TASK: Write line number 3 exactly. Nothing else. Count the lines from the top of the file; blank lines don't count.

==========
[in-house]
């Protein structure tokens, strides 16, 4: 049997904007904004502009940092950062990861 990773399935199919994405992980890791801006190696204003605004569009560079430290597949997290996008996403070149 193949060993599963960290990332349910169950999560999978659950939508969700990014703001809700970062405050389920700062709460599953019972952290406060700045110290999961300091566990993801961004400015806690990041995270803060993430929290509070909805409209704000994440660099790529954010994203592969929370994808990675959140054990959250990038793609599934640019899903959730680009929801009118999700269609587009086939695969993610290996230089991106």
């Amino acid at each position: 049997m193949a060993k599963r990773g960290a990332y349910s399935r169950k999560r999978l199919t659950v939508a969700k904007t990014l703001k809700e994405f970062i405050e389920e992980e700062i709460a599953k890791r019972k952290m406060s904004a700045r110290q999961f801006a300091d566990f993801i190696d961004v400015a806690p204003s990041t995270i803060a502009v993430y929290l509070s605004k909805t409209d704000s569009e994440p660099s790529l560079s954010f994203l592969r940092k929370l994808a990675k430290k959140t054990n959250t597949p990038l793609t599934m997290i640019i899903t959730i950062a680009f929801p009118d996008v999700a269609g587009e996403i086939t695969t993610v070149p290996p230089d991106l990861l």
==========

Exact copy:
């Amino acid at each position: 049997m193949a060993k599963r990773g960290a990332y349910s399935r169950k999560r999978l199919t659950v939508a969700k904007t990014l703001k809700e994405f970062i405050e389920e992980e700062i709460a599953k890791r019972k952290m406060s904004a700045r110290q999961f801006a300091d566990f993801i190696d961004v400015a806690p204003s990041t995270i803060a502009v993430y929290l509070s605004k909805t409209d704000s569009e994440p660099s790529l560079s954010f994203l592969r940092k929370l994808a990675k430290k959140t054990n959250t597949p990038l793609t599934m997290i640019i899903t959730i950062a680009f929801p009118d996008v999700a269609g587009e996403i086939t695969t993610v070149p290996p230089d991106l990861l």